Parliament of Tuvalu
|Parliament of Tuvalu|
|This article is part of a series on the
politics and government of
- 1 The Constitution of Tuvalu and the Law of Tuvalu
- 2 History of the parliament
- 3 Political culture of the parliament
- 4 Composition
- 5 The 2015 general election
- 6 References
- 7 See also
The Constitution of Tuvalu and the Law of Tuvalu
The Constitution of Tuvalu states that it is “the supreme law of Tuvalu” and that “all other laws shall be interpreted and applied subject to this Constitution”; it sets out the Principles of the Bill of Rights and the Protection of the Fundamental Rights and Freedoms. In 1986 the Constitution adopted upon independence was amended in order to give attention to Tuvaluan custom and tradition as well as the aspirations and values of the Tuvaluan people. The changes placed greater emphasis on Tuvaluan community values rather than Western concepts of individual entitlement.
Section 4 of the Laws of Tuvalu Act 1987 describes the Law of Tuvalu as being derived from: the Constitution, the law enacted by the Parliament of Tuvalu, customary law, the common law of Tuvalu and every applied law. ‘Applied law’ is defined in section 7 of that Act as “imperial enactments which have effect as part of the law of Tuvalu”.
History of the parliament
The islands of Tuvalu came under Britain's sphere of influence in the late 19th century, when the Ellice Islands were declared a British protectorate by Captain Gibson R.N., of HMS Curacao, between 9 and 16 October 1892. The Ellice Islands were administered as a British protectorate by a Resident Commissioner from 1892 to 1916 as part of the British Western Pacific Territories (BWPT), and from 1916 to 1974 as part of the Gilbert and Ellice Islands colony.
In 1974, the Ellice Islanders voted for separate British dependency status. As a consequence Tuvalu separated from the Gilbert Islands which became Kiribati. Tuvalu became fully independent within the Commonwealth on 1 October 1978. On 5 September 2000, Tuvalu became the 189th member of the United Nations.
The way in which legislation was created changed as Tuvalu evolved from a British protectorate to a British colony and eventually became an independent country:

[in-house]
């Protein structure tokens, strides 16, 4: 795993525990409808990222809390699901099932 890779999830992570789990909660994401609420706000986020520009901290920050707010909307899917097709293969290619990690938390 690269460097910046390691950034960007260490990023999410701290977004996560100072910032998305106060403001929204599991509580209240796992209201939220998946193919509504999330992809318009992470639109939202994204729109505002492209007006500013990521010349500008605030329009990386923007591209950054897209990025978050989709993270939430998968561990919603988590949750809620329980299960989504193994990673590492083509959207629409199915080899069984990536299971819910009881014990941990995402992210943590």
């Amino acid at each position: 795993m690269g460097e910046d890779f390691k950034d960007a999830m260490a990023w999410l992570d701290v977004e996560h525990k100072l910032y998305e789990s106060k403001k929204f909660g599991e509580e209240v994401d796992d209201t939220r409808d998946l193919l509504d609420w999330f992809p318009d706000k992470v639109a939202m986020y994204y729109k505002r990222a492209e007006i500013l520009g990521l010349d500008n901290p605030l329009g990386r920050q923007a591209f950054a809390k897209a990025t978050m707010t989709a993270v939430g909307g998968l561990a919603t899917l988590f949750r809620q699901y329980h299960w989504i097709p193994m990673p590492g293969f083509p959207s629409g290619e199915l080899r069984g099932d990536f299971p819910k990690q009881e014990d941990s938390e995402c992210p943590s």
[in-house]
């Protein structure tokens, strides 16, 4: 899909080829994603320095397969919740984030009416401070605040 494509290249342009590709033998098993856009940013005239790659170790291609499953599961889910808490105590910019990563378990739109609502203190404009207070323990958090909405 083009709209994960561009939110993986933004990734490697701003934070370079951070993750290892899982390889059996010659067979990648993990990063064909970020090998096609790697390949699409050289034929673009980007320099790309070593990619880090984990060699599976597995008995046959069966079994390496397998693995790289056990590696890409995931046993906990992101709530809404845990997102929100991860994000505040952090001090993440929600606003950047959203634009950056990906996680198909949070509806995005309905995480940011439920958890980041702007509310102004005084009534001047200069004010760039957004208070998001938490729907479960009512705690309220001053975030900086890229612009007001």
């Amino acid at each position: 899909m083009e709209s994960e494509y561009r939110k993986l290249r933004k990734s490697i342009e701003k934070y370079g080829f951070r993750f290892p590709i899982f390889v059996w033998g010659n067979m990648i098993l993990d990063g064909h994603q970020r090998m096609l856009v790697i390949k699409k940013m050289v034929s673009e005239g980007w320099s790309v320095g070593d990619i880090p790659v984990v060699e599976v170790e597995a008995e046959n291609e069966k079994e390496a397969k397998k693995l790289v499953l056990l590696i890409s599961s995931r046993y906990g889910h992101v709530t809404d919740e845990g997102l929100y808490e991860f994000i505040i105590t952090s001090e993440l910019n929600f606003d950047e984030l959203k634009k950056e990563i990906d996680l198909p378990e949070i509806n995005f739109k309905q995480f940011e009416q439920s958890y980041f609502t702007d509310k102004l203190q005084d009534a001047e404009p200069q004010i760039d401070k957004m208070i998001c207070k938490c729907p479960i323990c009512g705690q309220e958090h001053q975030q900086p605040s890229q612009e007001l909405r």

- British protectorate of Gilbert and Ellice Islands – legislation was promulgated by High Commissioner of the Western Pacific;
- British colony of Gilbert and Ellice Islands - legislation was promulgated by the Resident Commissioner (later Governor) of Gilbert and Ellice Islands;
- British colony of Tuvalu - legislation was promulgated by the Governor of Tuvalu; and
- Tuvalu – when it became an independent state and a parliamentary democracy – legislation is enacted by the Parliament of Tuvalu and becomes law following signature by the Governor-General of Tuvalu.
During the time of the British colony of Tuvalu until independence the parliament of Tuvalu was called the House of the Assembly or Fale I Fono. The parliament was first established when Tuvalu separated from the Gilbert and Ellice Islands in 1975. Following independence in October 1978 the House of the Assembly was renamed the Parliament of Tuvalu or Palamene o Tuvalu.
The elections to the parliament — then called the House of the Assembly — immediately before independence was the Tuvaluan general election, 1977; with Toaripi Lauti being appointed as prime minister on 1 October 1977. The parliament was dissolved in July 1978 and thereafter the government of Toaripi Lauti was acting in a caretaker capacity only until the Tuvaluan general election, 1981 was held.
At the date of independence there were 12 members of the Parliament of Tuvalu. The Electoral Act was amended in December 1999 to increase the membership of parliament from 12 to 15 MPs. In August 2007 the Constitution was changed to increase the number of ministers from 5 to 7.
Political culture of the parliament
The summoning of parliament